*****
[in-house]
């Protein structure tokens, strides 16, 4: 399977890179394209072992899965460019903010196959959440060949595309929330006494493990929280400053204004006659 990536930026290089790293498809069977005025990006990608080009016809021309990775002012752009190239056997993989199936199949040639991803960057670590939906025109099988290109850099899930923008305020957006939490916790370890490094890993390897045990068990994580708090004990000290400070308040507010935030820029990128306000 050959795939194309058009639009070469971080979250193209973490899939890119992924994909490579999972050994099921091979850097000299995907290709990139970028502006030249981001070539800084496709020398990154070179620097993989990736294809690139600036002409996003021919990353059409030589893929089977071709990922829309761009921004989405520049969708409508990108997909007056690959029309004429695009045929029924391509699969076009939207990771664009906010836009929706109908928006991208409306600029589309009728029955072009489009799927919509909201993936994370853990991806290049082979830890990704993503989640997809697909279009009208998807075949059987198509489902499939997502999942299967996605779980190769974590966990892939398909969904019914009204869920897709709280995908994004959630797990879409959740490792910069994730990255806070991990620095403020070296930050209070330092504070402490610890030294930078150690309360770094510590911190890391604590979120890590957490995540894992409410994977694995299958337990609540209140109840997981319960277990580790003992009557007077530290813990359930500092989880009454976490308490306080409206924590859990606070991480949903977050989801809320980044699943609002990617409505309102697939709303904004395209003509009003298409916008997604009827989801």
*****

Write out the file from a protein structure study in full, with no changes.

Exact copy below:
[in-house]
């Protein structure tokens, strides 16, 4: 399977890179394209072992899965460019903010196959959440060949595309929330006494493990929280400053204004006659 990536930026290089790293498809069977005025990006990608080009016809021309990775002012752009190239056997993989199936199949040639991803960057670590939906025109099988290109850099899930923008305020957006939490916790370890490094890993390897045990068990994580708090004990000290400070308040507010935030820029990128306000 050959795939194309058009639009070469971080979250193209973490899939890119992924994909490579999972050994099921091979850097000299995907290709990139970028502006030249981001070539800084496709020398990154070179620097993989990736294809690139600036002409996003021919990353059409030589893929089977071709990922829309761009921004989405520049969708409508990108997909007056690959029309004429695009045929029924391509699969076009939207990771664009906010836009929706109908928006991208409306600029589309009728029955072009489009799927919509909201993936994370853990991806290049082979830890990704993503989640997809697909279009009208998807075949059987198509489902499939997502999942299967996605779980190769974590966990892939398909969904019914009204869920897709709280995908994004959630797990879409959740490792910069994730990255806070991990620095403020070296930050209070330092504070402490610890030294930078150690309360770094510590911190890391604590979120890590957490995540894992409410994977694995299958337990609540209140109840997981319960277990580790003992009557007077530290813990359930500092989880009454976490308490306080409206924590859990606070991480949903977050989801809320980044699943609002990617409505309102697939709303904004395209003509009003298409916008997604009827989801």